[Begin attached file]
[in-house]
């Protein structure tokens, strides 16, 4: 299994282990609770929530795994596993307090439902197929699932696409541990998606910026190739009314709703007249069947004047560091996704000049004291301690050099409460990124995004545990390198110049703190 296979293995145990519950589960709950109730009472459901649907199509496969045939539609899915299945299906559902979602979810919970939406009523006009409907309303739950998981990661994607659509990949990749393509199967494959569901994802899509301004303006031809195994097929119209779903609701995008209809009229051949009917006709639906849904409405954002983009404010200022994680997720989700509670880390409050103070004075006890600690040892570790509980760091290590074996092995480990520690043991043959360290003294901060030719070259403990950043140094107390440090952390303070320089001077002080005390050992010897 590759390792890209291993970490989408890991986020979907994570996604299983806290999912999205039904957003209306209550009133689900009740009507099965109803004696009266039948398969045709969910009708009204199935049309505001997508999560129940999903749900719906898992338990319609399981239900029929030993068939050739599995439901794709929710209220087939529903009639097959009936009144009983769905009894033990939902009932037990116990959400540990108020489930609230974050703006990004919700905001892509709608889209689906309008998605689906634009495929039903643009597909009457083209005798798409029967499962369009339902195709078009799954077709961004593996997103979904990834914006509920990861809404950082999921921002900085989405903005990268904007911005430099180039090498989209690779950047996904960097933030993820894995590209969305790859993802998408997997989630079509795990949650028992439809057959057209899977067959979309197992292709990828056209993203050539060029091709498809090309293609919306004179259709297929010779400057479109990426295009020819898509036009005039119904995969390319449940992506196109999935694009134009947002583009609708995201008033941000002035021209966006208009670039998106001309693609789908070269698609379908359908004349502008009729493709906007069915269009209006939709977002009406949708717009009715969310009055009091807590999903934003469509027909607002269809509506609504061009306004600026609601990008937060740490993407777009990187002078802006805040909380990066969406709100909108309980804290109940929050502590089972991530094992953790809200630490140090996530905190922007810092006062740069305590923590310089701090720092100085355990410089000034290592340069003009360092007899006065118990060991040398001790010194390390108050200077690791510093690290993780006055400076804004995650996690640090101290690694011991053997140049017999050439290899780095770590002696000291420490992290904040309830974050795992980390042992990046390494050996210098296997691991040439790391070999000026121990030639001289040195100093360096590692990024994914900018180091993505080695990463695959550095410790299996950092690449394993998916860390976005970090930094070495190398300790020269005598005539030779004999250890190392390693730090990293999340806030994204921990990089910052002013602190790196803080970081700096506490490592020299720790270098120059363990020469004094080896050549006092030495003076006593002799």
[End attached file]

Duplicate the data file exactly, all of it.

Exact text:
[in-house]
């Protein structure tokens, strides 16, 4: 299994282990609770929530795994596993307090439902197929699932696409541990998606910026190739009314709703007249069947004047560091996704000049004291301690050099409460990124995004545990390198110049703190 296979293995145990519950589960709950109730009472459901649907199509496969045939539609899915299945299906559902979602979810919970939406009523006009409907309303739950998981990661994607659509990949990749393509199967494959569901994802899509301004303006031809195994097929119209779903609701995008209809009229051949009917006709639906849904409405954002983009404010200022994680997720989700509670880390409050103070004075006890600690040892570790509980760091290590074996092995480990520690043991043959360290003294901060030719070259403990950043140094107390440090952390303070320089001077002080005390050992010897 590759390792890209291993970490989408890991986020979907994570996604299983806290999912999205039904957003209306209550009133689900009740009507099965109803004696009266039948398969045709969910009708009204199935049309505001997508999560129940999903749900719906898992338990319609399981239900029929030993068939050739599995439901794709929710209220087939529903009639097959009936009144009983769905009894033990939902009932037990116990959400540990108020489930609230974050703006990004919700905001892509709608889209689906309008998605689906634009495929039903643009597909009457083209005798798409029967499962369009339902195709078009799954077709961004593996997103979904990834914006509920990861809404950082999921921002900085989405903005990268904007911005430099180039090498989209690779950047996904960097933030993820894995590209969305790859993802998408997997989630079509795990949650028992439809057959057209899977067959979309197992292709990828056209993203050539060029091709498809090309293609919306004179259709297929010779400057479109990426295009020819898509036009005039119904995969390319449940992506196109999935694009134009947002583009609708995201008033941000002035021209966006208009670039998106001309693609789908070269698609379908359908004349502008009729493709906007069915269009209006939709977002009406949708717009009715969310009055009091807590999903934003469509027909607002269809509506609504061009306004600026609601990008937060740490993407777009990187002078802006805040909380990066969406709100909108309980804290109940929050502590089972991530094992953790809200630490140090996530905190922007810092006062740069305590923590310089701090720092100085355990410089000034290592340069003009360092007899006065118990060991040398001790010194390390108050200077690791510093690290993780006055400076804004995650996690640090101290690694011991053997140049017999050439290899780095770590002696000291420490992290904040309830974050795992980390042992990046390494050996210098296997691991040439790391070999000026121990030639001289040195100093360096590692990024994914900018180091993505080695990463695959550095410790299996950092690449394993998916860390976005970090930094070495190398300790020269005598005539030779004999250890190392390693730090990293999340806030994204921990990089910052002013602190790196803080970081700096506490490592020299720790270098120059363990020469004094080896050549006092030495003076006593002799």